General Motors Issues New Recall On SUV Fuel Gauges

General Motors Issues New Recall On SUV Fuel Gauges

In news released over the weekend, General Motors Company (NYSE:GM) and over-worked new CEO Mary Barra have yet another recall situation on their hands. The iconic automaker announced on Saturday that it is recalling 51,640 SUVs of various models because of possible inaccurate readings in their fuel gauges. General Motors has been plagued by a continuing series of recalls over the last year or two.

Details of the fuel gauge recall

According to the statement from General Motors Company (NYSE:GM), the 2014 models of Buick Enclave, Chevrolet Traverse and GMC Acadia are all involved in the recall. The beleaguered automaker reported a software glitch could cause an inaccurate reading on either the high or low end of the fuel gauge, making the gauge wrong by up to one quarter of a tank. This means you could run out of gas when your fuel gauge shows a quarter tank of gas left.

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The company also said that if a customer runs out of fuel without any warning, this will cause the vehicle to stall which increases the risk of an accident. General Motors Company (NYSE:GM) dealers will reprogram the software for free, starting immediately.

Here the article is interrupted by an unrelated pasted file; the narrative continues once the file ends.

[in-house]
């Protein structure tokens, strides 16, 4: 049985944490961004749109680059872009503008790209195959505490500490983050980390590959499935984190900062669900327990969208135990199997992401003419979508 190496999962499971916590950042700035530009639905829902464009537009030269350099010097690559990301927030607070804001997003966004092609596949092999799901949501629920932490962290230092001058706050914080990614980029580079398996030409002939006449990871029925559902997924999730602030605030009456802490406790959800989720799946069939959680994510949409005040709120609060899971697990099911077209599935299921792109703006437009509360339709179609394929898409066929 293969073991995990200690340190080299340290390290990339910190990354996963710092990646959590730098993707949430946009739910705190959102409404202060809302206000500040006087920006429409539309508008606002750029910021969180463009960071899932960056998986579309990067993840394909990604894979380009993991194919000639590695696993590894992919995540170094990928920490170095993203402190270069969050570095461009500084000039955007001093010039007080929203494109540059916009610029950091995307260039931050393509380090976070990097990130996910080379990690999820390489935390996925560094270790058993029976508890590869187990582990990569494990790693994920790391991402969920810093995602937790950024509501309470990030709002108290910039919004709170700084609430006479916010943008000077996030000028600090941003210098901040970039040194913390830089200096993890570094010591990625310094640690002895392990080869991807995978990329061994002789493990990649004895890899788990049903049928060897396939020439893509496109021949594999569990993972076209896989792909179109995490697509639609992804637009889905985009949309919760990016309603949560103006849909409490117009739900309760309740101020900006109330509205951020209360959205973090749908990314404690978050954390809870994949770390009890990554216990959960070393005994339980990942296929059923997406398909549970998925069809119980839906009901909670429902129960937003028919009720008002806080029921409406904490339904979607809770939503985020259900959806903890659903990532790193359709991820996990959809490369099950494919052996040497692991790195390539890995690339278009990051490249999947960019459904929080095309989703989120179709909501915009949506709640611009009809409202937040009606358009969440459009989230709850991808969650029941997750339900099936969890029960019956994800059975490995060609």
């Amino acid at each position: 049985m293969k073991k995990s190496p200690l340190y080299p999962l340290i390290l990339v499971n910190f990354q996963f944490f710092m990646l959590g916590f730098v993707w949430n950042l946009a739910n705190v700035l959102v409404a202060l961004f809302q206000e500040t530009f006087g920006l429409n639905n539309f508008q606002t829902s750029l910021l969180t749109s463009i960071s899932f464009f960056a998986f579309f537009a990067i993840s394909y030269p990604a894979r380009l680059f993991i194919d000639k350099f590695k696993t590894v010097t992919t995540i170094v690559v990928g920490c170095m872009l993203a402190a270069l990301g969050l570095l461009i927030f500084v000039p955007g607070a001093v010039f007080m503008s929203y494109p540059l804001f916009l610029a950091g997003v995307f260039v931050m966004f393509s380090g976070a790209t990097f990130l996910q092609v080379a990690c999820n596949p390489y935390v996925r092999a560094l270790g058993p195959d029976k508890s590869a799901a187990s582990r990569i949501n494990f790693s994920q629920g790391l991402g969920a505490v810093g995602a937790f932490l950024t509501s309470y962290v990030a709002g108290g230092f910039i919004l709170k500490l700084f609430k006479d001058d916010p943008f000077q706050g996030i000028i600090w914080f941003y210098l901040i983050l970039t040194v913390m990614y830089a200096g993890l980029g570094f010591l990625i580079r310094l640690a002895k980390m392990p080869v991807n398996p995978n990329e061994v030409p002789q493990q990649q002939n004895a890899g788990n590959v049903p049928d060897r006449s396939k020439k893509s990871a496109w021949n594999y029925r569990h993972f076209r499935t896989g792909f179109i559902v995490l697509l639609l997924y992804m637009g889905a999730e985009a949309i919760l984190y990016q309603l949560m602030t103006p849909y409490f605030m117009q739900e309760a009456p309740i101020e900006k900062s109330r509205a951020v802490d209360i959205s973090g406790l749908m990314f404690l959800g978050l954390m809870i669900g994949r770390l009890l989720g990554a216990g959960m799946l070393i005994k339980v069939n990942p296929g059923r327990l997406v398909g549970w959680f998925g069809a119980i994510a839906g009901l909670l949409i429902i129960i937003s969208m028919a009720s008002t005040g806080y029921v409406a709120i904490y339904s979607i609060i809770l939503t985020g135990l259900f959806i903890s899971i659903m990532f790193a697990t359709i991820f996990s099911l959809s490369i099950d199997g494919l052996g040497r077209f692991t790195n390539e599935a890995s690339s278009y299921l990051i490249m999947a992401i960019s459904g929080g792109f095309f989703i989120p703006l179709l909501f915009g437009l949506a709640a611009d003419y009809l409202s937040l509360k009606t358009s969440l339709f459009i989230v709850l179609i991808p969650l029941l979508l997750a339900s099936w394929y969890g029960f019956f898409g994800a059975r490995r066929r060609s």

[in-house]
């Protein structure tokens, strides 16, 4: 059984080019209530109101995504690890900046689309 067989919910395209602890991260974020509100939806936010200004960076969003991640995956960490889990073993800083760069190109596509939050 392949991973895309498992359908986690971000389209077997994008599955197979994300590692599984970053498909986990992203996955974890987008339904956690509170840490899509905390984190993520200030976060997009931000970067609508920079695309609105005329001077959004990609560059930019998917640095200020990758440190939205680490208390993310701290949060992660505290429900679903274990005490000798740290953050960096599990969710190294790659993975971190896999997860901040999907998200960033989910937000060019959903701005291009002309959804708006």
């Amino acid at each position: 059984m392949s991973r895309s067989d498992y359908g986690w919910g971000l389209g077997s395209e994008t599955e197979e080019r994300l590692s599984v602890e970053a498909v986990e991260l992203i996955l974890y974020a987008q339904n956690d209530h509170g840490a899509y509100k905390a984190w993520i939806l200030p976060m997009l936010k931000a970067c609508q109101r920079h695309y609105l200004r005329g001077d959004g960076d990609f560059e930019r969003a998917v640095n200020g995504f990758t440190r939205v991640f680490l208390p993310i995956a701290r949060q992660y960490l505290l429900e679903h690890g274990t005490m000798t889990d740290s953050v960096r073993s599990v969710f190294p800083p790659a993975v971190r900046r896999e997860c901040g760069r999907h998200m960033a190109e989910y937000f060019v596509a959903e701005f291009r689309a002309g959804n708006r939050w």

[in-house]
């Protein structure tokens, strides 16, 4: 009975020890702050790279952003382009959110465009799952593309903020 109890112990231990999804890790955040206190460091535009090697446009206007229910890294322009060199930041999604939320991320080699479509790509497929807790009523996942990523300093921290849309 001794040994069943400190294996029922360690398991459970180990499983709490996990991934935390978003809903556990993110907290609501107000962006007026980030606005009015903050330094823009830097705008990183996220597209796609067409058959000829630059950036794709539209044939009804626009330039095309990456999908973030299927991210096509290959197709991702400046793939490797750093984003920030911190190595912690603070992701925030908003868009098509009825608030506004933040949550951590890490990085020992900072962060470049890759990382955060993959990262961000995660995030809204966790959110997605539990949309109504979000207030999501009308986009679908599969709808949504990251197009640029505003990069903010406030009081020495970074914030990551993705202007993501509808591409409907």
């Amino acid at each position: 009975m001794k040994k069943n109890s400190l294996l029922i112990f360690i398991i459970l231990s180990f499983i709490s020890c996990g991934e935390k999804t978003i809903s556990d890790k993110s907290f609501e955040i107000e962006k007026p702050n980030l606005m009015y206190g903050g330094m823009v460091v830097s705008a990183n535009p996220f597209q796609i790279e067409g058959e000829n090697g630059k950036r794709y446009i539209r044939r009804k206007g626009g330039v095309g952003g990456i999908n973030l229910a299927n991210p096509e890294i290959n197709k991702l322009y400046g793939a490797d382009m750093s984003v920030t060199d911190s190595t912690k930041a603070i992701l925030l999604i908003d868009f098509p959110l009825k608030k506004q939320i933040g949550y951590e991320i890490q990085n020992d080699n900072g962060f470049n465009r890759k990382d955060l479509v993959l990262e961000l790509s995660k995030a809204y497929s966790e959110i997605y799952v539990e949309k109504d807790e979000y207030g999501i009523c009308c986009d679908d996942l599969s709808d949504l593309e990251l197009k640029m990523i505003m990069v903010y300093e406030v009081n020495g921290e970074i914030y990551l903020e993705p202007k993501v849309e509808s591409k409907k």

Earlier General Motors recalls

This new fuel gauge recall comes as General Motors Company (NYSE:GM) is still struggling to overcome bad press regarding a series of past  recalls involving millions of vehicles of a variety of well-known GM models.

The company’s belated recall of 1.6 million vehicles worldwide for a potentially fatal ignition switch problem has been dogging the automaker for years, including a series of congressional hearings and testimony by GM CEO Mary Barra, who wasn’t in charge when the decisions to delay the ignition switch recall were made.

A major controversy has emerged because there is strong evidence that General Motors Company (NYSE:GM) engineers knew about the ignition switch issue as early as Spring 2004, but the company did not recall the vehicles until almost a decade later in February of this year. The company has admitted fault and paid fines relating to the case.

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